#11

I am not sure about this. Depends on what you do I guess.

It is unclear what you mean here; in any case they aren’t. Matrix operations are functions like any other functions, eg look at *.

It would be more correct to say that some functions have methods for matrices (where it makes sense), but most functions of course don’t. Again, whether a function has an infix operator form is not really relevant here, they are all functions.

That’s perhaps a matter of taste — if I understand the proposal correctly, I would need to know whether A and B are wrapped to make sense of A * B. Yet in Julia, for many operations I don’t really need to know and I am very happy about that.

#12

It is unclear what you mean here; in any case they aren’t. Matrix operations are functions like any other functions, eg look at * .

Again, whether a function has an infix operator form is not really relevant here, they are all functions.

Of course they are just functions, no question about that. My point is a lot of operations which are defined for arrays in Base have the matrix meaning, which (as you say) is just one possible field formed by arrays. Btw, only by 2-dimensional arrays, as opposed to elementwise operations forming a field for arbitrarily sized arrays.

That’s perhaps a matter of taste — if I understand the proposal correctly, I would need to know whether A and B are wrapped to make sense of A * B . Yet in Julia, for many operations I don’t really need to know and I am very happy about that.

When one typically works with just arrays without any matrix structure in them and occasionally needs matrix operations, this makes a lot of sense. As opposed to a / b for two vectors giving a 2-dimensional array.

#13

A choice had to be made, and you have the elementwise form available with very convenient syntax that is also consistent with the rest of the language. What’s not to like? :sunglasses:

I don’t know if you are aware of this, but these issues were considered very carefully in the design of the API of what eventually became LinearAlgebra. If you are interested in the discussions, search for closed issues on “taking seriously” and follow the pointers (and prepare to spend about a day reading :wink:).

#14

Not quite sure what exactly you mean by convenient syntax, in the context of this thread: ((x,y)->(x.*y)).(Ref([1,2]), [[3,4], [5,6]])? As opposed to just Ref([1,2]) .* [[3,4], [5,6]] if arithmetic was elementwise by default.

I don’t know if you are aware of this, but these issues were considered very carefully in the design of the API of what eventually became LinearAlgebra . If you are interested in the discussions, search for closed issues on “taking seriously” and follow the pointers (and prepare to spend about a day reading :wink:).

Sure, I saw a few of those threads (read only parts of them). But reading and understanding arguments there doesn’t mean I agree with the choice (of course, nothing can be changed here in julia). The final choice seems to be very matrix-centric, even though matrices don’t even appear in a large number of programs and scripts (I’m quite sure it’s true for the majority of programs; less so for scientific programming, but even there matrices are far from always needed).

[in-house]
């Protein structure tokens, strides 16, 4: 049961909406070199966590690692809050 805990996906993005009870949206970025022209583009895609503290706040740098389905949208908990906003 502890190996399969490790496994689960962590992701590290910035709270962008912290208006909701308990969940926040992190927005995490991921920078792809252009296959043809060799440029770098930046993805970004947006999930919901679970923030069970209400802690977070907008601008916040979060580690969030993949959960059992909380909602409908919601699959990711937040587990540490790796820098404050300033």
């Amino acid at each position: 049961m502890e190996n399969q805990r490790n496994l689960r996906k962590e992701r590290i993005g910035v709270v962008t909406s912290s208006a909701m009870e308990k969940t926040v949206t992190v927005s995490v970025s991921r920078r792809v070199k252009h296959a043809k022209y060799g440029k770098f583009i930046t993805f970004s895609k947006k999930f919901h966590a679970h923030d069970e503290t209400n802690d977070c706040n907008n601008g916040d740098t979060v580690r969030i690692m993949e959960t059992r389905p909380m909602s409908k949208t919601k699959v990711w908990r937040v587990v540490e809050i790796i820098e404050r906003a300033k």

#15

This is not true — if you came up with a coherent proposal in the form of a PR that improves things significantly, I am sure it would be given due consideration for 2.0.

Note, however, that the bar for major overhauls is very high at this point, and requires a much more convincing argument than just citing isolated syntax examples from other languages. This is because all of these syntactic and semantic elements of the current API form a (more or less) coherent whole, and changing just one thing has a lot of ramifications. This is why a PR is the preferred way of arguing for something: when you do all the changes to make the tests run, you need to tackle problems that are easy to miss in a discussion.

An alternative (and less costly) route would be writing a package that defines your desired semantics for a couple of operators (I am sure you could find some nice Unicode ones). This would allow you to experiment, and if others find your solution an improvement, you could find it much easier to argue for a change in Base.

Matrices are pervasive in scientific programming, and Julia is a scientific programming language.

#16

I’m certainly not an expert in language design, and unlikely to propose some solution which is better than the current one and still fits the overall existing ecosystem. Judging as a language user, however, I’ve definitely experienced and seen (among my colleagues trying julia) confusion related to this “priority of matrices”. E.g. arithmetics (this thread), absence of ' (transpose) operator for non-numeric 2d arrays.

Even though we mostly (with julia) do computing for science, matrix operations still appear rather infrequently. And where do you get the “Julia is a scientific programming language” line from? The homepage seems to promote it as a general purpose, fitting various areas (of course scientific computing is an important one of these, and mentioned at the homepage among others).

#17

Acting on arrays, having both * and .* available is really all you can ask for. Defaulting to * really is correct for matrices, and people do use them a lot; defaulting to .* may make sense if your language is less general-purpose, more focused on unstructured lists of numbers. But it’s one more pixel! And the fact that . fuses is often very useful, 2 .* x .+ y becomes one operation.